Creamy, mildly sweet, spicy, garlicky peanut chutney is a great alternative to the regular coconut coriander chutney. Easy to make and ready in minutes, this versatile accompaniment tastes great with idli, dosa and vada. It is also a delicious spread and can be used in sandwiches and wraps.
Peanut chutney step-by-step recipe with photos.
About this recipe
This creamy, mildly sweet, spicy garlicky peanut chutney is a great alternative to regular coconut chutney. Easy to make and ready in minutes, this versatile accompaniment tastes amazing with idli or dosa. It also tastes great with snacks like vada, bajji, etc. This is a very easy recipe and can be put together in less than 10 minutes.
I use the leftover chutney as a spread in sandwiches or wraps and they taste great! Next time, skip regular dip/spread and try this creamy chutney instead!
There are many versions of making this simple chutney and this is my version which is very basic and simple. I believe that this recipe lets peanuts be the hero of the dish and the chutney tastes best this way.
Peanuts and associated benefits
Peanuts are as healthy as they are popular. Known popularly as a nut, they actually belong to the legume family. They are an excellent source of plant-based protein and are high in vitamins and minerals. Peanuts have higher protein than any other nut and they are a very good source of healthy fat.
They contain essential vitamins and minerals like potassium, magnesium, phosphorus, and B vitamins. Despite being high in calories, they are low in carbs. Peanuts are also very good for your heart health and help in blood sugar control.
Peanuts: Use dry roasted and deskinned peanuts.
Roasted Bengal gram: This is a common ingredient used in many South Indian chutneys. Read FAQs below for more about this and its substitute.
Garlic: I use a lot of garlic to make this chutney. I also saute garlic in oil before using it. This step is optional and can be skipped if you prefer using raw garlic.
Dried red chili: Adjust the chili according to your preference. Fry the dried red chili along with garlic.
Tamarind: Soak some tamarind in water and extract its pulp, Use the pulp to make the chutney. Alternatively, use 1 teaspoon tamarind paste.
Tempering: This is optional and can be skipped. I use mustard seeds, hing, and curry leaves to make the tempering.
Fry garlic and chili until they are golden (step 1). Take garlic, chili, roasted peanut, roasted Bengal gram, tamarind extract, salt, and some water in a blender/mixie jar (step 2).
Grind into a smooth paste using little water (step 3).
To prepare the tempering, heat 1 teaspoon oil and add mustard seeds. Once it crackles, add curry leaves and hing (step 4).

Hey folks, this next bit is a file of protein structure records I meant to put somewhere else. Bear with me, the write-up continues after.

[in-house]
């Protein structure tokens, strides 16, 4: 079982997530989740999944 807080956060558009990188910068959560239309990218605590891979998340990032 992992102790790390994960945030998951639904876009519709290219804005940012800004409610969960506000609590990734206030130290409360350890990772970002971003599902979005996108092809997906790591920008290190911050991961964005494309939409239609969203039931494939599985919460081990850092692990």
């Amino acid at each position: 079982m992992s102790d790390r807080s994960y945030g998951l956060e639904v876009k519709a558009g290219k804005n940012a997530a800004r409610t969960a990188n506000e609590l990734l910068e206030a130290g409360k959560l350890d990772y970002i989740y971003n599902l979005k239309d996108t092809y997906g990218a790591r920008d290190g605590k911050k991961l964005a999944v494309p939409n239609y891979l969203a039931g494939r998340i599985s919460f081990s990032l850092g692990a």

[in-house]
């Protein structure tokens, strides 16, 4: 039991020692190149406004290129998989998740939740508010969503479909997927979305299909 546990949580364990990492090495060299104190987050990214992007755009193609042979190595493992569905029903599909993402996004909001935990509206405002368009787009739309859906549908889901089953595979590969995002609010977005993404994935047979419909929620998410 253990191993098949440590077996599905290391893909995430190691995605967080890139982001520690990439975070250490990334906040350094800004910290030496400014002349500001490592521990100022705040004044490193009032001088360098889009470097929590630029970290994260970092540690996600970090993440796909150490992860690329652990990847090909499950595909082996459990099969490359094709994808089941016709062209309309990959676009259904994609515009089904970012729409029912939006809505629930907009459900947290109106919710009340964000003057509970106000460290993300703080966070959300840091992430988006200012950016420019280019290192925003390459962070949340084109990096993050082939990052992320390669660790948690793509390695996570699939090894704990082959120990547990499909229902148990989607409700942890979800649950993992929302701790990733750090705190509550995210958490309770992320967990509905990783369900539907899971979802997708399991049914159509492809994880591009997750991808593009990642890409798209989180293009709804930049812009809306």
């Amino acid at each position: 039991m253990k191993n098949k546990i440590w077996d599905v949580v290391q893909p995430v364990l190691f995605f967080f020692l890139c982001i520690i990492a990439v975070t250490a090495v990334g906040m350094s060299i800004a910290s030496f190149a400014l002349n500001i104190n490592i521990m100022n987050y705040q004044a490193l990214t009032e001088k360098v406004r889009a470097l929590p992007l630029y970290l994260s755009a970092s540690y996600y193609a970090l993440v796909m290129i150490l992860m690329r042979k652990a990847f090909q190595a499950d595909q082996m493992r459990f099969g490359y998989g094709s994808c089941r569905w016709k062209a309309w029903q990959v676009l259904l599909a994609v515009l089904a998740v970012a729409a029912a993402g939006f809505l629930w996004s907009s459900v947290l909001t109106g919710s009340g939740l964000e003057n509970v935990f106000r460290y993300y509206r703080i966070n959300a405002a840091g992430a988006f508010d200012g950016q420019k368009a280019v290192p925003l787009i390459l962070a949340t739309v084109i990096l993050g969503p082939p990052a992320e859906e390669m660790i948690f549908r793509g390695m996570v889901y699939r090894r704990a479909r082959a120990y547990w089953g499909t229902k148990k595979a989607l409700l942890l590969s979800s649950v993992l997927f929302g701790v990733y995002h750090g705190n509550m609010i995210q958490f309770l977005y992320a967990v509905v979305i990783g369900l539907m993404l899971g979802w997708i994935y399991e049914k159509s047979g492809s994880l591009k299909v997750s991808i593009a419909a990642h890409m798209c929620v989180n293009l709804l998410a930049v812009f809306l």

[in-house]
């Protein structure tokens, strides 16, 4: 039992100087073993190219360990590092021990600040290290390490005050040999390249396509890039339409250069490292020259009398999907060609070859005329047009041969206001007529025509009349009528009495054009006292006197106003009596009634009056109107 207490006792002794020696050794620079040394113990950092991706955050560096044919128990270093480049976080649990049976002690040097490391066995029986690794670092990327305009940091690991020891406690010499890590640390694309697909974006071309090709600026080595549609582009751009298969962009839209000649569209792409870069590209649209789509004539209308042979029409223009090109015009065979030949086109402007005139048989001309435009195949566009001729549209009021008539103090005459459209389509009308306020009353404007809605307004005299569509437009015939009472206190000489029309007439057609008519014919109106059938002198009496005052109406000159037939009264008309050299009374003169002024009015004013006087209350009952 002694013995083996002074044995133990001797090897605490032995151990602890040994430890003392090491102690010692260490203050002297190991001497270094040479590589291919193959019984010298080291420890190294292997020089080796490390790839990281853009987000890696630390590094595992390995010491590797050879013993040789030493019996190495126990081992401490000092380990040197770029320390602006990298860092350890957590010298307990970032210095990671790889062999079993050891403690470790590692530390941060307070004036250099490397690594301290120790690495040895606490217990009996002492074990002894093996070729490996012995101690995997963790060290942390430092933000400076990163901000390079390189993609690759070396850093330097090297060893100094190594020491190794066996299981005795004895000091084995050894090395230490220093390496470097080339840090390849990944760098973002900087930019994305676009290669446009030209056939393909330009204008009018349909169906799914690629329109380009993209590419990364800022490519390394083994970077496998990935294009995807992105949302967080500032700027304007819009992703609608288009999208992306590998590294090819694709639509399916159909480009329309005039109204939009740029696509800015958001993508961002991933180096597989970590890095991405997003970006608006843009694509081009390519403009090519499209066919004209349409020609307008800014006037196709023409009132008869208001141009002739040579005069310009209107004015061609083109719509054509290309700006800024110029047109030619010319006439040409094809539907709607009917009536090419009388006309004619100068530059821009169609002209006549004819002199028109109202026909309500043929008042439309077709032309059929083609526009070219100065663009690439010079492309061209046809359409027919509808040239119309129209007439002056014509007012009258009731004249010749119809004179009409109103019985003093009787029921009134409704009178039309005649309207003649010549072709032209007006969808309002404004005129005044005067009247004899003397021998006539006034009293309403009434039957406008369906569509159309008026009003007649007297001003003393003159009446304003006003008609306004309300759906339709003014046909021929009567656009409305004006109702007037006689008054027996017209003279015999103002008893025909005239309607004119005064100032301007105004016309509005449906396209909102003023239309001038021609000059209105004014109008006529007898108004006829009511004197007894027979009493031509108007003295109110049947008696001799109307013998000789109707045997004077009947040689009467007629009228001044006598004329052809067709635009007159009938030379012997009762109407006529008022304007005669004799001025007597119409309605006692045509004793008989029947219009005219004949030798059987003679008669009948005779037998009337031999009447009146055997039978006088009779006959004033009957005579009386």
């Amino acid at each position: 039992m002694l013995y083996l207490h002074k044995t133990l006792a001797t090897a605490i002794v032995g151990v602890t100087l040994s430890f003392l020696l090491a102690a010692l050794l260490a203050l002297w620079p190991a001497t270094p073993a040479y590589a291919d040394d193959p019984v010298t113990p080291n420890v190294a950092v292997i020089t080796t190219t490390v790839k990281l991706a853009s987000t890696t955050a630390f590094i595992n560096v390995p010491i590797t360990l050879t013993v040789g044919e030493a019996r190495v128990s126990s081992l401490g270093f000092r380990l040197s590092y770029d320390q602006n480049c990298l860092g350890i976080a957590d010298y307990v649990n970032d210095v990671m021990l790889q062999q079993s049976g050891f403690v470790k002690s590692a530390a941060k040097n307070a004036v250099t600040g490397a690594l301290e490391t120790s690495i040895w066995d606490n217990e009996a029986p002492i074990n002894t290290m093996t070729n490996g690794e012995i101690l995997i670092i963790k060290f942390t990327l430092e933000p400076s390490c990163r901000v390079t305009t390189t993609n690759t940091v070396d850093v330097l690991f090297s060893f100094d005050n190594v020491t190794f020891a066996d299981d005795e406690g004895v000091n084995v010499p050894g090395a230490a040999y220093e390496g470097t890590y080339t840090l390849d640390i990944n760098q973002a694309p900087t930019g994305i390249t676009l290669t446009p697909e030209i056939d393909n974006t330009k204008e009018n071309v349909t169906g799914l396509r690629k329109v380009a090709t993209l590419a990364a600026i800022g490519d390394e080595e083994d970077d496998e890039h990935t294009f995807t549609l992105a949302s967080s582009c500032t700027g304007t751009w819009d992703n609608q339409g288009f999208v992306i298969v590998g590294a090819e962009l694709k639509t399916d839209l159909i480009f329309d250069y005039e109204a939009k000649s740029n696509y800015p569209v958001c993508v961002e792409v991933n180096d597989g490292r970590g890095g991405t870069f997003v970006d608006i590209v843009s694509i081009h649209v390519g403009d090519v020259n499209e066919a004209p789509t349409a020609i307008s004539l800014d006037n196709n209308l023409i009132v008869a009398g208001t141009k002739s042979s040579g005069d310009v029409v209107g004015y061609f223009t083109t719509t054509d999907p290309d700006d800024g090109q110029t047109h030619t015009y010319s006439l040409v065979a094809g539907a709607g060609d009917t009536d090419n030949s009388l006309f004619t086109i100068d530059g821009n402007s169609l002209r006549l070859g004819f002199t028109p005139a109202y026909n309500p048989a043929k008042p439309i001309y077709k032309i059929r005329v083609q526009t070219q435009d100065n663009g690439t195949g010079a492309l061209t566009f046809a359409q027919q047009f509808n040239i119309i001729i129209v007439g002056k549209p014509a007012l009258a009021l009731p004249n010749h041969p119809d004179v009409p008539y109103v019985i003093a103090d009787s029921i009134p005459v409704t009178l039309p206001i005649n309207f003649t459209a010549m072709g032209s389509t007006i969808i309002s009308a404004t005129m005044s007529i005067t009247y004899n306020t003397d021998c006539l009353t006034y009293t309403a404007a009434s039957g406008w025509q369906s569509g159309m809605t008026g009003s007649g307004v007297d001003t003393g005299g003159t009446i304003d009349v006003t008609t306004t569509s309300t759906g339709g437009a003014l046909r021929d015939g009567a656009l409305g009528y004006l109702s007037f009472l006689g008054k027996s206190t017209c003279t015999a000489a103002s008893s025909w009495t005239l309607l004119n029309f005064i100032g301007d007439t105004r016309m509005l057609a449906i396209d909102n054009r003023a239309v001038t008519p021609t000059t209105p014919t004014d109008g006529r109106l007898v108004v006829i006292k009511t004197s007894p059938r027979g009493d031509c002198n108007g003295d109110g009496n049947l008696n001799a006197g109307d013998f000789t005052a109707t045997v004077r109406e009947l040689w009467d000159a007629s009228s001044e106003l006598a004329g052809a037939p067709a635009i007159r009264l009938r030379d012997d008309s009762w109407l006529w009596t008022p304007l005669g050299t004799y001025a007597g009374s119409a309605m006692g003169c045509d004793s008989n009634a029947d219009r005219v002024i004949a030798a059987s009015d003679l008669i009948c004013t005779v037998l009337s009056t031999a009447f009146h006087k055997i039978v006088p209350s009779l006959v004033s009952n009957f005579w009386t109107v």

Pour the tempering onto the chutney and serve.
I use store-bought roasted peanuts. If you are using raw peanuts, they need to be dry roasted first. See FAQs below for instructions.
I prefer to fry the garlic and chili before grinding. You may skip this step and use raw garlic and chili. Skipping this step though will change the taste of the chutney. Adjust the amount of garlic and chili as per your preference.
Tempering (oggarane/tadka/seasoning) is purely optional and can be skipped. I use coconut oil to make the tempering. You may use any cooking oil of your choice.
You may use store-bought tamarind paste instead of soaking and extracting the pulp.
Check out this recipe to make dry chutney powder using flax seeds.
More chutney recipes
Use roasted peanuts to make this chutney. If you have raw peanuts, dry roast them on low heat for 8-10 minutes. Let them cool and then deskin them before using. To deskin roasted peanuts, you can rub them with your fingers. Alternatively, place the peanuts in a muslin cloth, tie all the ends and rub them well. Open the cloth and pick the peanuts leaving behind the skin.
Bengal gram is split and deskinned brown chickpea. Dry roasted Bengal gram is a common ingredient used in South Indian chutneys. This is also known as hurigadle in Kannada. They can be used as-is and don't need any further cooking. Roasted chana is available in most grocery stores in India and in Indian grocery stores outside of India.
If you do not have access to roasted Bengal gram, you may replace it with roasted besan (gram flour/chickpea flour). Make sure you dry roast the besan on low heat for 8-10 minutes until the raw taste goes. Since this chutney is not cooked, the besan has to be roasted well.
Store the peanut chutney in the refrigerator. Since this chutney does not have coconut, it can be stored for a longer period. It should stay good for up to five days.
This peanut chutney is:
- creamy, spicy, mildly sweet
- versatile and can be paired with many dishes
- great as a spread or dip
For the chutney:
Making the chutney:
- Soak the tamarind in some warm water for 5-10 minutes. Extract the pulp and discard the remaining part
- Heat a small pan and add 1 teaspoon coconut oil. Add garlic cloves and dried red chili. Saute until they are golden.
- Take off from heat and let it cool.
- Grind them with roasted peanut, roasted Bengal gram, tamarind extract, salt, and some water.
- The chutney is ready to be served at this stage.
To make the tempering - optional:
- To prepare the tempering, heat 1 teaspoon oil and add mustard seeds.
- Once it crackles, add curry leaves and hing. Saute for a few seconds.
- Pour the tempering onto the chutney and serve.